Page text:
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    ABSTRACT: A debilitating mental disorder, major depressive disorder is a leading cause of global disease burden. Existing antidepressant drugs are not adequate for the majority of depressed patients, and large clinical studies have demonstrated their limited efficacy and slow response onset. Growing evidence of low-dose ketamine's rapid and potent antidepressant effects offers strong potential for future antidepressant agents. However, ketamine has considerable drawbacks such as its abuse potential, psychomimetic effects, and increased oxidative stress in the brain, thus limiting its widespread clinical use. To develop superior antidepressant drugs, it is crucial to better understand ketamine's antidepressant mechanism of action. Recent preclinical studies indicate that ketamine's antidepressant mechanism involves mammalian target of rapamycin pathway activation and subsequent synaptogenesis in the prefrontal cortex, as well as glycogen synthase kinase-3 beta (GSK-3β) inactivation. Adjunct GSK-3β inhibitors, such as lithium, can enhance ketamine's efficacy by augmenting and prolonging its antidepressant effects. Given the potential for depressive relapses, lithium in addition to ketamine is a promising solution for this clinical issue.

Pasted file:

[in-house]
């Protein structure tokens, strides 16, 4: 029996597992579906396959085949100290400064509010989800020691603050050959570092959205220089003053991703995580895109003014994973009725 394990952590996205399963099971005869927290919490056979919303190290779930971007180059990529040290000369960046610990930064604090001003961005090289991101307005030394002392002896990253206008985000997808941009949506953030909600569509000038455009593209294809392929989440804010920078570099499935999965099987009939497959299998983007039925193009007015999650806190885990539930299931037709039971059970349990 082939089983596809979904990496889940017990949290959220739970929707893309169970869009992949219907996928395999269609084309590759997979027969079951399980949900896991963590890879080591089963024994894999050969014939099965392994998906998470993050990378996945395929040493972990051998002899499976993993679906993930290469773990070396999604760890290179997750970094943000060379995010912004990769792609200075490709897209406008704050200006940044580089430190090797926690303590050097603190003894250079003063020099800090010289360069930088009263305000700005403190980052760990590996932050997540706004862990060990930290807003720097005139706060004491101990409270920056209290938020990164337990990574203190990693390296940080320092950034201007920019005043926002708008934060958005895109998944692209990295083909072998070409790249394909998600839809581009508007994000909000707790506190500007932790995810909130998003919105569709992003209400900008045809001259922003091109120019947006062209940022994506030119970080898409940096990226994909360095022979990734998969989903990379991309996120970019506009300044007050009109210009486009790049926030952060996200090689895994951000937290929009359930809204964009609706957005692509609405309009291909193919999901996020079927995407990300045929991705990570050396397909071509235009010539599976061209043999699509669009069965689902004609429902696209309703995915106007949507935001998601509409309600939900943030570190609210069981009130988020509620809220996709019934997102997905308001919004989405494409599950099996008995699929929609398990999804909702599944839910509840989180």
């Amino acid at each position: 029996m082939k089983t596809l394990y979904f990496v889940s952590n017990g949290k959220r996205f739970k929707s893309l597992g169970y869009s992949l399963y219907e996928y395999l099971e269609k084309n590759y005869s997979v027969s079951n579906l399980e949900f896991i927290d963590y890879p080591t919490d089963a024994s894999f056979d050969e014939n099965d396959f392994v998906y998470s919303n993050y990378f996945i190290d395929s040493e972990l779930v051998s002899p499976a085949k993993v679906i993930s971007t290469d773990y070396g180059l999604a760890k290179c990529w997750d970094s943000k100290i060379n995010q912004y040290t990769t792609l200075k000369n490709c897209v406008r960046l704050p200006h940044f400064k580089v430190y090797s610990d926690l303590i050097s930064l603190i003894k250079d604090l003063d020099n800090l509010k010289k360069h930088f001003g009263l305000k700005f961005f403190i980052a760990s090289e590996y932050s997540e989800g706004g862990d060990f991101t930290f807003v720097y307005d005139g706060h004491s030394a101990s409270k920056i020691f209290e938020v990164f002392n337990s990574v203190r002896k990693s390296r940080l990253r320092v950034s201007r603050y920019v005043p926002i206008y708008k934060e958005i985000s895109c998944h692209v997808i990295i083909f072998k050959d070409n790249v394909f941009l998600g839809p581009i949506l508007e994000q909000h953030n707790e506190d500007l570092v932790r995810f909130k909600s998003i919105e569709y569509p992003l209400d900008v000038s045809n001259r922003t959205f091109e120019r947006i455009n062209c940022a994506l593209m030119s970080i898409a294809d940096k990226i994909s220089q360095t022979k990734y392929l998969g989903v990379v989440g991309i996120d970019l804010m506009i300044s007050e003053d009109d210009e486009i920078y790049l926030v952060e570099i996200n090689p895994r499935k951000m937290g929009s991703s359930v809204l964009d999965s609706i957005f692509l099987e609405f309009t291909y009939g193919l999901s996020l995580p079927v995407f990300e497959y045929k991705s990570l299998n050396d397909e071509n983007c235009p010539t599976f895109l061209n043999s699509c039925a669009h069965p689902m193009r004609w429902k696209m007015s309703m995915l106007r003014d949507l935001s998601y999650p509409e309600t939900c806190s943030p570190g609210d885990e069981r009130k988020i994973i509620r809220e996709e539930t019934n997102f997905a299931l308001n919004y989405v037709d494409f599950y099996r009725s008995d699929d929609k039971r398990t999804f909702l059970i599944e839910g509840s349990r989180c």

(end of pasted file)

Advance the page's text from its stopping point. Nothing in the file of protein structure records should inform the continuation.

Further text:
Frontiers in Neuroscience 08/2015; 9:249. DOI:10.3389/fnins.2015.00249 · 3.66 Impact Factor
    • "Psychiatry Research: Neuroimaging (2015), dopamine, noradrenaline, glutamate, adenosine, and changes in these signaling cascades are proportional to the observed behavioral effects (Benedetti and Smeraldi, 2009). Remarkably, a comparable rapid antidepressant effect has been reported for the glutamatergic NMDA receptor antagonist ketamine (DiazGranados et al., 2010; Larkin and Beautrais, 2011; Price et al., 2009). SD itself alters the circadian cycle of glutamatergic neurotransmission (Vyazovskiy et al., 2008), with changes of glutamate/glutamine concentrations being proportional to mood improvement (Benedetti et al., 2009), and has been shown to modify the expression of NMDA receptor subunits (Park et al., 2012) and to reduce NMDA sensitivity in model organisms (Novati et al., 2012). "